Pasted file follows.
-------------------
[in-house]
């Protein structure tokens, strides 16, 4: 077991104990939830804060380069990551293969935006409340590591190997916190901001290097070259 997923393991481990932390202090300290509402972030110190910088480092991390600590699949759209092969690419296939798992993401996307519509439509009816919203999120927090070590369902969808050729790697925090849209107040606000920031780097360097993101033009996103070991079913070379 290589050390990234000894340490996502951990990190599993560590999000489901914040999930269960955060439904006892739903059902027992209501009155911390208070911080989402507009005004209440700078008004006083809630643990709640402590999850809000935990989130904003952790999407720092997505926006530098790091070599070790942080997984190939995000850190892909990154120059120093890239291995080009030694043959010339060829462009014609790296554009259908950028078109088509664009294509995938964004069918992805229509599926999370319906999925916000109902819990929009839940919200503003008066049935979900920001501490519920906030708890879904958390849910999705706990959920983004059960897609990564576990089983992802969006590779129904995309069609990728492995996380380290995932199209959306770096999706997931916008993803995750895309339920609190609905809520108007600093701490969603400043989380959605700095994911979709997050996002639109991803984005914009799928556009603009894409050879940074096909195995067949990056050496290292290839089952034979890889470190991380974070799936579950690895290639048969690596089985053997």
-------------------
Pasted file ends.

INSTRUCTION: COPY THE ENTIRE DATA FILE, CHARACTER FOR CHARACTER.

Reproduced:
[in-house]
């Protein structure tokens, strides 16, 4: 077991104990939830804060380069990551293969935006409340590591190997916190901001290097070259 997923393991481990932390202090300290509402972030110190910088480092991390600590699949759209092969690419296939798992993401996307519509439509009816919203999120927090070590369902969808050729790697925090849209107040606000920031780097360097993101033009996103070991079913070379 290589050390990234000894340490996502951990990190599993560590999000489901914040999930269960955060439904006892739903059902027992209501009155911390208070911080989402507009005004209440700078008004006083809630643990709640402590999850809000935990989130904003952790999407720092997505926006530098790091070599070790942080997984190939995000850190892909990154120059120093890239291995080009030694043959010339060829462009014609790296554009259908950028078109088509664009294509995938964004069918992805229509599926999370319906999925916000109902819990929009839940919200503003008066049935979900920001501490519920906030708890879904958390849910999705706990959920983004059960897609990564576990089983992802969006590779129904995309069609990728492995996380380290995932199209959306770096999706997931916008993803995750895309339920609190609905809520108007600093701490969603400043989380959605700095994911979709997050996002639109991803984005914009799928556009603009894409050879940074096909195995067949990056050496290292290839089952034979890889470190991380974070799936579950690895290639048969690596089985053997």